Written for the screen by Pulitzer Prize winner Cormac McCarthy, his recognizable pessimism about human nature prevails: characters seduced by greed, self preservation at all costs, and the tragic fate that befalls individuals who have any redeeming qualities. Unexpected twists and turns and several predictable crises follow, none revealed here, though the plot trajectory nicely doubles back on itself.
Set in the El Paso/Juarez border area, the desert environment enhances the conflict. In fact, striking settings and stunning art direction add intensity, commenting metaphorically throughout. There's the flamboyant drug dealer Reiner's purple wall; spikes of cacti on the edges of several compositions; a septic tank carrying the goods; unleashed cheetahs; and the pervasive use of glass, implicitly suggesting the solid enclosures for all these high rollers who think they see so well but are clearly trapped. Cinematographer Dariusz Wolski effectively lights every locale to define the mood and personality of the action therein.
Add to that the spectacular ensemble acting, led by the versatile Michael Fassbender as The Counselor, Penélope Cruz as his sexy fiancé Laura, Cameron Diaz as the sinister Malkina, Javier Bardem as a ruthless Reiner, and Brad Pitt as savvy middleman Westray. Beyond the individual acting talent represented with this lineup, the charged exchanges among them illustrates what superior actors bring to a film--they interact.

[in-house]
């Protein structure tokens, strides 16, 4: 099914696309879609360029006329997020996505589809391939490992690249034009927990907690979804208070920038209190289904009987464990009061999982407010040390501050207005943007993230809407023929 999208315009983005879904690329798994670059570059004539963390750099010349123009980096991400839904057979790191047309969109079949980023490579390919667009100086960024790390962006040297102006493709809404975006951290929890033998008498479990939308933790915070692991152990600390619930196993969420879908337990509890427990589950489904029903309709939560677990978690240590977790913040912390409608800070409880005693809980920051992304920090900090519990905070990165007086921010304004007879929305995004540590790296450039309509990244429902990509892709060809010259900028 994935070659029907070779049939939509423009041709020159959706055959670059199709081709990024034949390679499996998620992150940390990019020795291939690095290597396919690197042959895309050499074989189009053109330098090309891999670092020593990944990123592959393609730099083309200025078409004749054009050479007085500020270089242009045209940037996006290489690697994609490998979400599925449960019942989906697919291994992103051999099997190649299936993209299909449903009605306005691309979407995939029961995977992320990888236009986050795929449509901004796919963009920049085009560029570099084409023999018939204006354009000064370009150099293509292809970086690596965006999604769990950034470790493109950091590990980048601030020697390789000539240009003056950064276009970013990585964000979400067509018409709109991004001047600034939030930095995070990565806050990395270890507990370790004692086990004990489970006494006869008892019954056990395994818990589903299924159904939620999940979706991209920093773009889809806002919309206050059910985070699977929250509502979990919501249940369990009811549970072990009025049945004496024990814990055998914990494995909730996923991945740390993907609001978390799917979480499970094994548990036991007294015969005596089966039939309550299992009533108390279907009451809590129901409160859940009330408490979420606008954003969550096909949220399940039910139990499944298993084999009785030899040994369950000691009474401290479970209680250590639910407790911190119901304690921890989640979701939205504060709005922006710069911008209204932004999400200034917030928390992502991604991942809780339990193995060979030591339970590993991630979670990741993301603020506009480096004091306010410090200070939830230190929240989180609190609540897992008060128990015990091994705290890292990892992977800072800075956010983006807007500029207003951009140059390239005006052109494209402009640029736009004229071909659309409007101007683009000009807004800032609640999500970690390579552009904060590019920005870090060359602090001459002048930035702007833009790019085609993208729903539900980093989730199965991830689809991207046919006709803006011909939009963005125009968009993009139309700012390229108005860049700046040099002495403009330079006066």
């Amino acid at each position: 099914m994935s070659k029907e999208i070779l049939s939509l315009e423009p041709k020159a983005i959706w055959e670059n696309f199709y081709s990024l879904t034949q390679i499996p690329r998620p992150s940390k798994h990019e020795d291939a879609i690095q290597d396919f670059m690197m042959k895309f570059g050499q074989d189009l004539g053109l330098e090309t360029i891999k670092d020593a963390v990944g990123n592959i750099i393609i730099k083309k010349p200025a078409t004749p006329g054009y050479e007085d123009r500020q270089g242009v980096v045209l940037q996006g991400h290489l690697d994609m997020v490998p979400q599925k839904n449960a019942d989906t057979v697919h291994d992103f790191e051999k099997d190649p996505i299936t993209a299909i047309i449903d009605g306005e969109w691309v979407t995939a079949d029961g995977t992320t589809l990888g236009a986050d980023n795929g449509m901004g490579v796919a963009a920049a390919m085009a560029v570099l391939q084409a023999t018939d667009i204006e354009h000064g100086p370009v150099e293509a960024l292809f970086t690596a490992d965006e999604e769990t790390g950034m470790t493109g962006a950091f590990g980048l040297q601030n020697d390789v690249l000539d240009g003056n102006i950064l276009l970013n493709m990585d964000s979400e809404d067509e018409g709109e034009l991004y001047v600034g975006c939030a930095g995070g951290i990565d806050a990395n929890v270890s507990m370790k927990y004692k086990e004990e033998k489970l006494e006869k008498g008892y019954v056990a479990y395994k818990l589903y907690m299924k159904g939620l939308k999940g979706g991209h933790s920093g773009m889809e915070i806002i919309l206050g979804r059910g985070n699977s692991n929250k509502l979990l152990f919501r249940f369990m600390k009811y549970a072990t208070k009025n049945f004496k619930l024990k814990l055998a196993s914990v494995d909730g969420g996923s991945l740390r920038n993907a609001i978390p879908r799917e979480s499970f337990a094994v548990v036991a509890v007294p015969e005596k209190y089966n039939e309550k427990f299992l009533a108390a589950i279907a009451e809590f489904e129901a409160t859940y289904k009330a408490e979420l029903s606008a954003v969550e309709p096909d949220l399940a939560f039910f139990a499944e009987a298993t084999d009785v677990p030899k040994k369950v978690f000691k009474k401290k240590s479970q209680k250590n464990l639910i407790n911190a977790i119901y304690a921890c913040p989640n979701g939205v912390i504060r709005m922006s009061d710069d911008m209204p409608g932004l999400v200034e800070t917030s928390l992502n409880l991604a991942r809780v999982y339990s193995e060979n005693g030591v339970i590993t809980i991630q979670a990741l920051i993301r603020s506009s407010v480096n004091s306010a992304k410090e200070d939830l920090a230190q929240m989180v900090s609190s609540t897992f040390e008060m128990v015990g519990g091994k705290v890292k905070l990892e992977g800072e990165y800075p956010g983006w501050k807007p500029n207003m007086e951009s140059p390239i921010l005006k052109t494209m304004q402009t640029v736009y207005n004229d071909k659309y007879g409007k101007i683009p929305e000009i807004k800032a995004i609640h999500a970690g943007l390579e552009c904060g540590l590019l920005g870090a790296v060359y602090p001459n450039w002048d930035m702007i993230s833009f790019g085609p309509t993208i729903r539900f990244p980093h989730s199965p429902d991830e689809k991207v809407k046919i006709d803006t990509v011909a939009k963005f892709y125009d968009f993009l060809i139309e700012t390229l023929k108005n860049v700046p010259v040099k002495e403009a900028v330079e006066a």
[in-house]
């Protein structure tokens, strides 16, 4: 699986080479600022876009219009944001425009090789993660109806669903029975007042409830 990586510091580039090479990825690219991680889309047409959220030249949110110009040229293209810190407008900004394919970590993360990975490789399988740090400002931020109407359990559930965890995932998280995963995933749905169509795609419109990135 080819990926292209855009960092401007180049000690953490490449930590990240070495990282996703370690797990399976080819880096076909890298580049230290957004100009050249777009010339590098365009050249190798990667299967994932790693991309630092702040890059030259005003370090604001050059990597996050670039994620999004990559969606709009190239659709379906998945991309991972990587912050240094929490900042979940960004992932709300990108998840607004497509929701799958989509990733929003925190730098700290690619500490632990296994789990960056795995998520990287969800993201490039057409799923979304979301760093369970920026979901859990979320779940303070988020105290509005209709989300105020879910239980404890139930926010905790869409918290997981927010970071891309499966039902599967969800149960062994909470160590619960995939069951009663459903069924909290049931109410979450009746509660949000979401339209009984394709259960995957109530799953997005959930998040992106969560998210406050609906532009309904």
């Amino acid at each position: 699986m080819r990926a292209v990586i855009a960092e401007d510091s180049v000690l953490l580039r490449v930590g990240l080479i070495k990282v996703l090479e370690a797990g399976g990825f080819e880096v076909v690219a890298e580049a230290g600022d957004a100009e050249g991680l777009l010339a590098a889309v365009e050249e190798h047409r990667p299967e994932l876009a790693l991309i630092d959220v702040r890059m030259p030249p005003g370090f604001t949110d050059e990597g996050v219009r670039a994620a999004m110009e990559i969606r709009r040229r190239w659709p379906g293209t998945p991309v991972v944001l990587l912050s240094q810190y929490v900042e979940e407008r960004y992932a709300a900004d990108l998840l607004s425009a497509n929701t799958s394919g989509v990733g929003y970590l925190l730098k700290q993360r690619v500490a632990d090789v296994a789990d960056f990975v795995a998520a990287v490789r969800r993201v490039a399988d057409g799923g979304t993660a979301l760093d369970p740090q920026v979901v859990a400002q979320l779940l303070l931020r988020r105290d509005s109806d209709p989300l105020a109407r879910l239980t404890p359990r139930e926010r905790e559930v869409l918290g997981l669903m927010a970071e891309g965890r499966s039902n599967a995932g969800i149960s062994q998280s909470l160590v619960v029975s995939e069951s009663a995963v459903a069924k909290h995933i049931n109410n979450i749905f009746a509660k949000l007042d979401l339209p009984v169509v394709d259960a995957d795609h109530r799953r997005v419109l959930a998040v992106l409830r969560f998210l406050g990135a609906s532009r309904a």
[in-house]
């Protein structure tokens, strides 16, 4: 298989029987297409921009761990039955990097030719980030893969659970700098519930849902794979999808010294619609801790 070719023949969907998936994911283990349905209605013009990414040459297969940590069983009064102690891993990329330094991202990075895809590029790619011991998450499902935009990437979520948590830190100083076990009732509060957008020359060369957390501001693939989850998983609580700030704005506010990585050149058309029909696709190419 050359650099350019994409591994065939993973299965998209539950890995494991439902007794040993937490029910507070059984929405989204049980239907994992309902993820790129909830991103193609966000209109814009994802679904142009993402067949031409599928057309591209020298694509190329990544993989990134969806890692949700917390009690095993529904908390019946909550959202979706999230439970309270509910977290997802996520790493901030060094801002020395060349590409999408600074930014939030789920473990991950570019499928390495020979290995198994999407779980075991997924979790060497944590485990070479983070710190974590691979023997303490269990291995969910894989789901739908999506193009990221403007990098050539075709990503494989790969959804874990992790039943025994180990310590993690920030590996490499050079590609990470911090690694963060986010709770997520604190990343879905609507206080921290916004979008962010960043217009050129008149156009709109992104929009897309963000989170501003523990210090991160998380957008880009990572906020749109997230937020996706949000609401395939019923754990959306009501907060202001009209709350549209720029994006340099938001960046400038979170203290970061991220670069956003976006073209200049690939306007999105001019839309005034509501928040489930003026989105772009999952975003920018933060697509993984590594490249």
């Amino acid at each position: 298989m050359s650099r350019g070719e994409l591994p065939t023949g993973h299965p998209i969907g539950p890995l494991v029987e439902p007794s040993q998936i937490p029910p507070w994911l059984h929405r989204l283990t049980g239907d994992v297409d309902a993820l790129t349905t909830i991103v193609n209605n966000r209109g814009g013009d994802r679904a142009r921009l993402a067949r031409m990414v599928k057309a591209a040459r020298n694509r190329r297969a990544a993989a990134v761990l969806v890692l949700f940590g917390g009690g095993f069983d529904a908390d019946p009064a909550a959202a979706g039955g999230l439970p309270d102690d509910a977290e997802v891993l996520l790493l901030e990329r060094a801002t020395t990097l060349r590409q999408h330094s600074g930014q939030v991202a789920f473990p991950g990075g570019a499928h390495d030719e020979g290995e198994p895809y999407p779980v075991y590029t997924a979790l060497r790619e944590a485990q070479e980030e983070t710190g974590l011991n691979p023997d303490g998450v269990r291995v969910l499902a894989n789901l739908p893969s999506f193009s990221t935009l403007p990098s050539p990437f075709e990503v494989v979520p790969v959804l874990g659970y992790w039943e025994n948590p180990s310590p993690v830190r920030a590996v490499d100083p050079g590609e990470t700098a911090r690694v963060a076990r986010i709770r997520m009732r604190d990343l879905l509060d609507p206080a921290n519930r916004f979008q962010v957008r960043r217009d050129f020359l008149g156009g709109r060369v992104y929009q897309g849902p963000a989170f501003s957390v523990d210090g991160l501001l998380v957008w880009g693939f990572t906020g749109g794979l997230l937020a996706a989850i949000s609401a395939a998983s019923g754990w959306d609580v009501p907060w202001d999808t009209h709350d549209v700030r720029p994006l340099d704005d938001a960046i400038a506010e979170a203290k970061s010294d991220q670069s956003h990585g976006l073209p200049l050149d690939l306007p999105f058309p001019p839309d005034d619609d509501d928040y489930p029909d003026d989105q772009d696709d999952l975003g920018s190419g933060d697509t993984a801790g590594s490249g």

Daniel Pemberton's music and the sound work well to add tension. And there's some clever writing In a wonderful exchange late in the film, Westray comments that cartel members don't believe in coincidences. They've heard of them, he adds, they've just never seen one. Sure, it's another drug deal gone bad and a "when will they ever learn?" question pervades. McCarthy's obligatory, repulsive violence intrudes. That isn't thrilling but "The Counselor," cynicism and all, is. At area cinemas.